TimTibbitts | Dear Diary (and Anyone Else Who Cares)


Dear Diary (and Anyone Else Who Cares)

28 Apr 2015, Posted by Tim Tibbitts in The Reading Life, The Writing Life

So I don’t blog much.  I’m busy with a lot of stuff.  That’s one reason.  Another reason is that I’ve turned it–in my mind–into a performance.  You know, an opportunity to impress someone.  Read my blog, think it’s awesome, buy my book, repeat.  Might be a great strategy for someone.  I think that’s a bad strategy for me.

I think a better approach for me is:  use the blog to post thoughts about what I’m reading, what I’m writing, what I’m thinking about.  If someone finds it, reads it, and thinks it’s interesting, that’d be cool.  Otherwise, it’s a good place for me to park my thoughts, to work through ideas.  As I used to much more often in my journal.  My “morning pages.”  That was never a performance.  No need for this to be.  I’m just willing to share with anyone who’s interested, that’s all.



  • Cindy Evans

    Please share more. The eccentric mind of a parent and writer who balances his personal journey – and manages to prod his cool high achieving civic minded kids along the way – is always of interest to those in your community of like minded thinkers. Or without a like mind – but of one who just likes to probe the diary of another.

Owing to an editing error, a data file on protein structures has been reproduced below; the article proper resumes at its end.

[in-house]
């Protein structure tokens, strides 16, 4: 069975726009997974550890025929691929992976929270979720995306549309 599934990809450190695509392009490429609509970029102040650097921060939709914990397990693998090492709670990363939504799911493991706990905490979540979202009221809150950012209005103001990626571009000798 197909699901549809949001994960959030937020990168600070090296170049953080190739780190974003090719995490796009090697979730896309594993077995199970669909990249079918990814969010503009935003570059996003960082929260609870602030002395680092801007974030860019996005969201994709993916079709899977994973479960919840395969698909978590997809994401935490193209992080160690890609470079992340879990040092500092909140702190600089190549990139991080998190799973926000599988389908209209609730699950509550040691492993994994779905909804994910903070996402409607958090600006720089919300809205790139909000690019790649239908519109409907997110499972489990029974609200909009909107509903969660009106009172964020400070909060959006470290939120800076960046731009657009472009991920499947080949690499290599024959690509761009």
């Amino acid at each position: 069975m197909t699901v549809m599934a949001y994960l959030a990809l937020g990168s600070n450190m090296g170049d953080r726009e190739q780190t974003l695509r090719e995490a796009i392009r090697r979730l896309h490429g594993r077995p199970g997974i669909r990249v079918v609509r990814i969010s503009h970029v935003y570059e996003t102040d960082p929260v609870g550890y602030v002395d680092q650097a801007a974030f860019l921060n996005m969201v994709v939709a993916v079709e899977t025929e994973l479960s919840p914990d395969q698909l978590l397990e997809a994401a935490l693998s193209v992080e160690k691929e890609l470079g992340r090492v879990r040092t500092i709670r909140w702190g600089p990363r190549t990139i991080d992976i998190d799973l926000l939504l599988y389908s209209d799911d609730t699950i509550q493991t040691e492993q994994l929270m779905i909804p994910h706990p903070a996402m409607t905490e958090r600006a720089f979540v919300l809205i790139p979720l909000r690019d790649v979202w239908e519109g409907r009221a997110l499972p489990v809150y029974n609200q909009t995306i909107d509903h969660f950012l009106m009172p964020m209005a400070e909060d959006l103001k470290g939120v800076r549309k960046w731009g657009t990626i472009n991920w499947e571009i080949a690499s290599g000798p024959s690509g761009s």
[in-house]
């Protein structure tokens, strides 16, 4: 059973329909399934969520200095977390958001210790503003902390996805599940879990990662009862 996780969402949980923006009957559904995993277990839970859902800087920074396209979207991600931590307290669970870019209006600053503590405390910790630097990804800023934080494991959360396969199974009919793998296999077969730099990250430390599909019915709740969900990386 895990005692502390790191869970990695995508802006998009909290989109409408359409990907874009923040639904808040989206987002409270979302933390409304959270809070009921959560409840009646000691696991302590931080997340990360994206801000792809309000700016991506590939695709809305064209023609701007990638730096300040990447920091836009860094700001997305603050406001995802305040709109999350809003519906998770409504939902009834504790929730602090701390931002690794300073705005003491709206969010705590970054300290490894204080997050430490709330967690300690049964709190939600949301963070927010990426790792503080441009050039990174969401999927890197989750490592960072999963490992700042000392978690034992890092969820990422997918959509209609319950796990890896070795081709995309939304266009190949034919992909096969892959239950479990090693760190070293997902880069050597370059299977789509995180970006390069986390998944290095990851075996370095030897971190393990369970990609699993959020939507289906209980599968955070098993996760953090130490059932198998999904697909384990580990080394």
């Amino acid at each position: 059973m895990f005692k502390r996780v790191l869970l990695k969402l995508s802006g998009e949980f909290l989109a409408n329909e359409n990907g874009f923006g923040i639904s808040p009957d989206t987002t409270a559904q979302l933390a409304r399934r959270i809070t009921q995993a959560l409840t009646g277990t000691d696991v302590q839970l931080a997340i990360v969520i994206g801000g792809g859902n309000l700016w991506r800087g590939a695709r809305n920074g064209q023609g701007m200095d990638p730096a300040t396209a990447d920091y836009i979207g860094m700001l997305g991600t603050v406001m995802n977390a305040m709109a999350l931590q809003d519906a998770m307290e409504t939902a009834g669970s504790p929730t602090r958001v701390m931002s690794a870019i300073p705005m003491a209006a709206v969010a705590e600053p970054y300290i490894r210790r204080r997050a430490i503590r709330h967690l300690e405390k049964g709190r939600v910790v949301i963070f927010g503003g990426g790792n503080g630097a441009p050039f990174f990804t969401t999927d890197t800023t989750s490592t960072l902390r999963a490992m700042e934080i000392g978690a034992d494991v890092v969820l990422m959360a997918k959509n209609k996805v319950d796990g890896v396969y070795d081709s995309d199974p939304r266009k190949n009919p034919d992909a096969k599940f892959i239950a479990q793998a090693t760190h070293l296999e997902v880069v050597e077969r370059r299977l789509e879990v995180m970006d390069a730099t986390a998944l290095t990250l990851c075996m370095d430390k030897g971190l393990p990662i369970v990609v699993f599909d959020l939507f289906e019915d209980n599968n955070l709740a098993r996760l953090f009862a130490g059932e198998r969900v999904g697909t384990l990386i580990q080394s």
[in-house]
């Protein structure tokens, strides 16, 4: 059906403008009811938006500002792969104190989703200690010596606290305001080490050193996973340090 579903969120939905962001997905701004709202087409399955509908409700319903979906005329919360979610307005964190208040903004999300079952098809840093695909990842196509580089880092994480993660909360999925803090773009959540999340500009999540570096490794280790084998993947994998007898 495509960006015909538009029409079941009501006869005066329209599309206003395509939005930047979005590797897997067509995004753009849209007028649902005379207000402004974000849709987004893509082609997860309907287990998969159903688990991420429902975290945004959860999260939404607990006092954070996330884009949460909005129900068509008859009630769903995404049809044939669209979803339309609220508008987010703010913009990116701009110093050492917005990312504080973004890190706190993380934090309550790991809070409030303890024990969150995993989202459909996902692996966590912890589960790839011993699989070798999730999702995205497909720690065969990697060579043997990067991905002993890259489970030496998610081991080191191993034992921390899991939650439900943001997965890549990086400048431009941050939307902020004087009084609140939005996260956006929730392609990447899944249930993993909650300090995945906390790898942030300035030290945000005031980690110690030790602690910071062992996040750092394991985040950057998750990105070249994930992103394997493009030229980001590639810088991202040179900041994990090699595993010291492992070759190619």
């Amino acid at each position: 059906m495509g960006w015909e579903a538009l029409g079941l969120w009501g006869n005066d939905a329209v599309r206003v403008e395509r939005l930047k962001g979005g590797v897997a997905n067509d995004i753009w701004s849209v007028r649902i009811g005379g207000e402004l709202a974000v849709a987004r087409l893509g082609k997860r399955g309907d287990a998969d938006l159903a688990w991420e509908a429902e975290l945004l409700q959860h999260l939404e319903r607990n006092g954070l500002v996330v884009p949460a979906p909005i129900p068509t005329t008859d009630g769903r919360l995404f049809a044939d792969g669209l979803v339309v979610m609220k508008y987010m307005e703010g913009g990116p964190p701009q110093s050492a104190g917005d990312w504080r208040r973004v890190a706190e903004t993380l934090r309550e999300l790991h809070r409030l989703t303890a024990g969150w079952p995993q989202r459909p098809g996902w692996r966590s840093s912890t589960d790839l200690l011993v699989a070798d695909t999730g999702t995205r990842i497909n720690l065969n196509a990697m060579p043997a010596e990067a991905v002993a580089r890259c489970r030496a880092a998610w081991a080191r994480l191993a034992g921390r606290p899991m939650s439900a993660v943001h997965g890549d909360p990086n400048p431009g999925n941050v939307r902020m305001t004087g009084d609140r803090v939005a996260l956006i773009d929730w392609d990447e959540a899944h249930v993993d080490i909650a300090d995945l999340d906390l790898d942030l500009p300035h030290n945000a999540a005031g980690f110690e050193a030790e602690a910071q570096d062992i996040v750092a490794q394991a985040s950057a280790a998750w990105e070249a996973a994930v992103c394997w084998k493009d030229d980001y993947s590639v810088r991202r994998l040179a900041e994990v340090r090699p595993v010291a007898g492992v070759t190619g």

• Tim Tibbitts

      Thanks, Cindy, for your comment. Carving out time to blog can feel lonely–like shouting out at the edge of a canyon–but the idea of blogging as a way of connecting to community really appeals to me. I look forward to watching VividLiterature grow! Tim

  • Jim

    I have a friend who blogs about the 2014-2015 Cavaliers’ season (www.mycavalierattitude.com). His attitude is that he doesn’t expect he’ll have more than just a few readers, but the blog gives him an excuse to write. If a blogger looks at his/her blog as an excuse to write, then a blog can be like a diary or “morning pages” with the bonus of a few readers.

    • Tim Tibbitts

      Thanks for that insight, Jim. I like that perspective. Since you and I have both referenced “morning pages,” I suppose we should credit Julia Cameron’s amazing book, “The Artist’s Way: A Spiritual Guide to Creative Recovery.” That book sure helped me make the transition from fantasizing about writing to writing for real!


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